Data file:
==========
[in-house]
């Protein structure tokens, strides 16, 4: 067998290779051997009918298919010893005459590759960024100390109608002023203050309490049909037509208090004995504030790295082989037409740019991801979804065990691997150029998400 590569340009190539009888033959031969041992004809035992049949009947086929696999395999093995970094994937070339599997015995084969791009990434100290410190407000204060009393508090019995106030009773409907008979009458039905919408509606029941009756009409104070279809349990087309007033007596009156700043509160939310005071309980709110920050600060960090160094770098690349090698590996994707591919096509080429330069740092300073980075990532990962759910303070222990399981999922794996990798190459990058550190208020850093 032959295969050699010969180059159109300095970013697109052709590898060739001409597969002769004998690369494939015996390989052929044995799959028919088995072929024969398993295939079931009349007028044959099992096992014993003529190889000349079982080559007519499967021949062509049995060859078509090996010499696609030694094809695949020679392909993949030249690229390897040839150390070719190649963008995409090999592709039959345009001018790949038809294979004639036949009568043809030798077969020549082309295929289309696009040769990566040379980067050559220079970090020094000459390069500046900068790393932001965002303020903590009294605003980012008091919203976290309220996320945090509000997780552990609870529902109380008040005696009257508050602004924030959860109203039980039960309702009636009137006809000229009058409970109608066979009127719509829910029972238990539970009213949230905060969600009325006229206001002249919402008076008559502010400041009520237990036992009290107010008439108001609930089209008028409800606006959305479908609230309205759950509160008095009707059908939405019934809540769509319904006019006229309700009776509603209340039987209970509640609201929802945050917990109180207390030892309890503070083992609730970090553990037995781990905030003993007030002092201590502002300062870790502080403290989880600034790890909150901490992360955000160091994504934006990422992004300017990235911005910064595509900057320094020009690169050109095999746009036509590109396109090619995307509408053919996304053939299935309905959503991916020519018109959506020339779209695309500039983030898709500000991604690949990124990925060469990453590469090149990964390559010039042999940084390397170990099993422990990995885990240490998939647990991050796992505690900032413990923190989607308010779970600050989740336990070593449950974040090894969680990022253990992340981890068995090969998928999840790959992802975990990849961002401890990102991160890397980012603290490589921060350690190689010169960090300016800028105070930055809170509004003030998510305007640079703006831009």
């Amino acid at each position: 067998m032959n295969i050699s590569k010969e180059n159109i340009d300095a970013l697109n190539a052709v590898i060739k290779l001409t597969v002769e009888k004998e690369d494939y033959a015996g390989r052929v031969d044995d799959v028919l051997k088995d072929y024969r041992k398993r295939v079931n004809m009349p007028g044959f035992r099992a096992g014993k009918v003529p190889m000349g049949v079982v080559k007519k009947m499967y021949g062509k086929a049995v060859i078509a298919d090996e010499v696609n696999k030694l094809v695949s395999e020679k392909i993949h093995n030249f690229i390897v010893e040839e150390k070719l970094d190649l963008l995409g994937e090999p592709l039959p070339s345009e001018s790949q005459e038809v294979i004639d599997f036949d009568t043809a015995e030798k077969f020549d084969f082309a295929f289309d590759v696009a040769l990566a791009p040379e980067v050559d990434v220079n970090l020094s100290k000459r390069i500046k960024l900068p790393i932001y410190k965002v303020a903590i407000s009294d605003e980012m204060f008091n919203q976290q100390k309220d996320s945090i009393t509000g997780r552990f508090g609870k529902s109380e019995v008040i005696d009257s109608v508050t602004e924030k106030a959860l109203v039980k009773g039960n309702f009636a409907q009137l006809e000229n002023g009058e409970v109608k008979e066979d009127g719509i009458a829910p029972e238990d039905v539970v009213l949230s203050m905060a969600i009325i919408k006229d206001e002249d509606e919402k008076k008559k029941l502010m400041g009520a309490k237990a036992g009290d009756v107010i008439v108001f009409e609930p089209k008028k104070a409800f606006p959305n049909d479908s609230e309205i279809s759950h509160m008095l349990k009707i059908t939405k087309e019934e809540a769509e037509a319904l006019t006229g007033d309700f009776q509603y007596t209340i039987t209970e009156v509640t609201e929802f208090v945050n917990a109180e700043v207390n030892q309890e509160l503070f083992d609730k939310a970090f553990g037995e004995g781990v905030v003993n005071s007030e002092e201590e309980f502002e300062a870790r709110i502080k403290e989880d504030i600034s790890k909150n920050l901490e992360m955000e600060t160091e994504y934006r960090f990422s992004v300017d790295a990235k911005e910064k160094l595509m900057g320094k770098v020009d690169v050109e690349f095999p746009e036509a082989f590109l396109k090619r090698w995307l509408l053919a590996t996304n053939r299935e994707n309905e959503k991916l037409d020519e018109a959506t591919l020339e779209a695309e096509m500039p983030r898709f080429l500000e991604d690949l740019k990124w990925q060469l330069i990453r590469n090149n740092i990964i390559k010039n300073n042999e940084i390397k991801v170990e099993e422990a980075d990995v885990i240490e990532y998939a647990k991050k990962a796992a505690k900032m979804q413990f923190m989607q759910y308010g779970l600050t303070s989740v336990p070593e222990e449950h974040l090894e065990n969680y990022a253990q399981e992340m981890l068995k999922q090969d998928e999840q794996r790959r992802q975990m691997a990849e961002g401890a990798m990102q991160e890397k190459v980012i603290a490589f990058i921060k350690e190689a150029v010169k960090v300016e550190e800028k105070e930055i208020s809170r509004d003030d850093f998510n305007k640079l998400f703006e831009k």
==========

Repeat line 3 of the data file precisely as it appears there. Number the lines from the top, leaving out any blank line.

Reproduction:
């Amino acid at each position: 067998m032959n295969i050699s590569k010969e180059n159109i340009d300095a970013l697109n190539a052709v590898i060739k290779l001409t597969v002769e009888k004998e690369d494939y033959a015996g390989r052929v031969d044995d799959v028919l051997k088995d072929y024969r041992k398993r295939v079931n004809m009349p007028g044959f035992r099992a096992g014993k009918v003529p190889m000349g049949v079982v080559k007519k009947m499967y021949g062509k086929a049995v060859i078509a298919d090996e010499v696609n696999k030694l094809v695949s395999e020679k392909i993949h093995n030249f690229i390897v010893e040839e150390k070719l970094d190649l963008l995409g994937e090999p592709l039959p070339s345009e001018s790949q005459e038809v294979i004639d599997f036949d009568t043809a015995e030798k077969f020549d084969f082309a295929f289309d590759v696009a040769l990566a791009p040379e980067v050559d990434v220079n970090l020094s100290k000459r390069i500046k960024l900068p790393i932001y410190k965002v303020a903590i407000s009294d605003e980012m204060f008091n919203q976290q100390k309220d996320s945090i009393t509000g997780r552990f508090g609870k529902s109380e019995v008040i005696d009257s109608v508050t602004e924030k106030a959860l109203v039980k009773g039960n309702f009636a409907q009137l006809e000229n002023g009058e409970v109608k008979e066979d009127g719509i009458a829910p029972e238990d039905v539970v009213l949230s203050m905060a969600i009325i919408k006229d206001e002249d509606e919402k008076k008559k029941l502010m400041g009520a309490k237990a036992g009290d009756v107010i008439v108001f009409e609930p089209k008028k104070a409800f606006p959305n049909d479908s609230e309205i279809s759950h509160m008095l349990k009707i059908t939405k087309e019934e809540a769509e037509a319904l006019t006229g007033d309700f009776q509603y007596t209340i039987t209970e009156v509640t609201e929802f208090v945050n917990a109180e700043v207390n030892q309890e509160l503070f083992d609730k939310a970090f553990g037995e004995g781990v905030v003993n005071s007030e002092e201590e309980f502002e300062a870790r709110i502080k403290e989880d504030i600034s790890k909150n920050l901490e992360m955000e600060t160091e994504y934006r960090f990422s992004v300017d790295a990235k911005e910064k160094l595509m900057g320094k770098v020009d690169v050109e690349f095999p746009e036509a082989f590109l396109k090619r090698w995307l509408l053919a590996t996304n053939r299935e994707n309905e959503k991916l037409d020519e018109a959506t591919l020339e779209a695309e096509m500039p983030r898709f080429l500000e991604d690949l740019k990124w990925q060469l330069i990453r590469n090149n740092i990964i390559k010039n300073n042999e940084i390397k991801v170990e099993e422990a980075d990995v885990i240490e990532y998939a647990k991050k990962a796992a505690k900032m979804q413990f923190m989607q759910y308010g779970l600050t303070s989740v336990p070593e222990e449950h974040l090894e065990n969680y990022a253990q399981e992340m981890l068995k999922q090969d998928e999840q794996r790959r992802q975990m691997a990849e961002g401890a990798m990102q991160e890397k190459v980012i603290a490589f990058i921060k350690e190689a150029v010169k960090v300016e550190e800028k105070e930055i208020s809170r509004d003030d850093f998510n305007k640079l998400f703006e831009k």